Third, Professor Ito appreciated there is also a “critical period” for a successful career in science. He said it is important to exert your full effort in your 30s. During this time, your training is completed and your unique ideas can bear fruit. If you can catch this moment properly, Ito said, it should be possible to pursue “five great ideas” – one every seven years until retirement. This is exactly what he did, discovering the inhibitory nature of cerebellar Purkinje cells, their unique synaptic plasticity (called long-term depression), a computational theory for motor learning based upon it, the molecular mechanisms underlying it, and ultimately a broader role for the cerebellum in cognition. Truly amazing, and quite a challenge for those of us already halfway through their career!
Of course, the research road is never smooth, not even for him. So, his fourth piece of advice was especially important: don’t fear conflict or avoid competition. Prepare for battle and embrace it, because it moves your thinking and the field forward. This also requires some common sense, which graduate students easily forget. Balance work with physical fitness and good nutrition. I recall many lifelong friendships made swimming on the Tetsumon Swim Club. Perhaps because he was born in Nagoya, Prof. Ito always preferred an Unagi meal for stamina. And sleep! The brain doesn’t work without sleep. Protect your most valuable asset, the brain that got you here to UTokyo as an exceptional student and thinker!
Finally, learn to think globally and act locally. “Don’t be excessively conscious about being Japanese,” Professor Ito would say. You are now a global citizen in the pursuit of knowledge, truth and beauty. Maintaining a barrier-free interdisciplinary and international atmosphere is the vital mission of the University of Tokyo. As Dean of the Medical School, locally, Professor Ito played his part on the global stage by launching the Japanese Neuroscience Society, the Human Frontier Science Program, the OECD Brain Science & Education initiative and serving as President of International Brain Research Organization (IBRO) and Federation of Asian-Oceaninan Neuroscience Societies (FAONS). After retirement from UTokyo, he created the internationally respected RIKEN Brain Science Institute. Few people can have such a broad impact beyond their own science.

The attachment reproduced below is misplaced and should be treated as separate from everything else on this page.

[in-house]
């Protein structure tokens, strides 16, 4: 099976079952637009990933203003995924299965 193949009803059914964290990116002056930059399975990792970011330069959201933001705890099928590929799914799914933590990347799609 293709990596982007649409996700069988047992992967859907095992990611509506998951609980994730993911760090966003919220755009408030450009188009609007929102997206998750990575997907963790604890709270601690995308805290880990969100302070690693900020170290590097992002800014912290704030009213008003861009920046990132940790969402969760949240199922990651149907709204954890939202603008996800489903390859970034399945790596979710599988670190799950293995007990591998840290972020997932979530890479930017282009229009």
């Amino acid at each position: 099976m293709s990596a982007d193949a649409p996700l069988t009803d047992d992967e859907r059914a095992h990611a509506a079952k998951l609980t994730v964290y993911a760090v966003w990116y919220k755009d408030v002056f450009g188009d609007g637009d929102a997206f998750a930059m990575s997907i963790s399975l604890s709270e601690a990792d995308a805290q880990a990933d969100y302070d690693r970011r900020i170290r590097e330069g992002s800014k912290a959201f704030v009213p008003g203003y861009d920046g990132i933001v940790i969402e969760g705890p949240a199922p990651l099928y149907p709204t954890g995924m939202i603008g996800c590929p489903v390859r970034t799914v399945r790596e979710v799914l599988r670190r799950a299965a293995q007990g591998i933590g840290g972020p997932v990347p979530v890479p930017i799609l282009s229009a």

But, you can all start today. Look around and welcome the diversity in your department. Make it your goal to meet a new foreign student every week. Practice your English and speak your opinions in friendly debate. Learn to appreciate other perspectives. Escape your “comfort zones” and try new things. At UTokyo, we are lucky to have two World Premier International (WPI) research centers tackling two of the biggest origin mysteries in science: the universe (Kavli-IPMU in Kashiwa) and human intelligence (IRCN in Hongo). Both are running entirely in English with a high turnover of foreign visitors, events and courses for you to enjoy. We can help you learn to communicate globally!
As a brain scientist, I must end with my thoughts on this topic. Neuroscience will have a deep social, cultural and educational impact, because it will eventually reveal what makes us human. Our intelligence reflects a larger more flexible brain that can associate ideas with creativity, imagination, innovation and art. We also learn by making mistakes, many of them, which help us to grow. Someday soon this will allow us to produce useful artificial intelligences which can extend the reach of human evolution deep into outer space or into the inner worlds of our bodies to cure disease.
Yet, one feature of our brain that stands out among all other species is the ability to delay reward. The release of a small neurotransmitter called dopamine will make animals wait a few minutes in expectation of some food or juice. But, humans have evolved mechanisms that allow us to plant seeds, work the fields and wait months if not years for the final harvest. Higher education is the ultimate delayed gratification ritual. You have chosen to forego high paying jobs in the “real world” to sharpen your mind and dive deep into problems that may or may not be solved in our lifetimes. The romance of academic freedom and promise of big breakthrough discoveries drives you like no other. Don’t lose that original motivation. Take care of your health. Find the right mentor who will earn your loyalty, then go forth and spread beauty and light!
Takao K Hensch
Director, IRCN (UTIAS)
Professor, Harvard University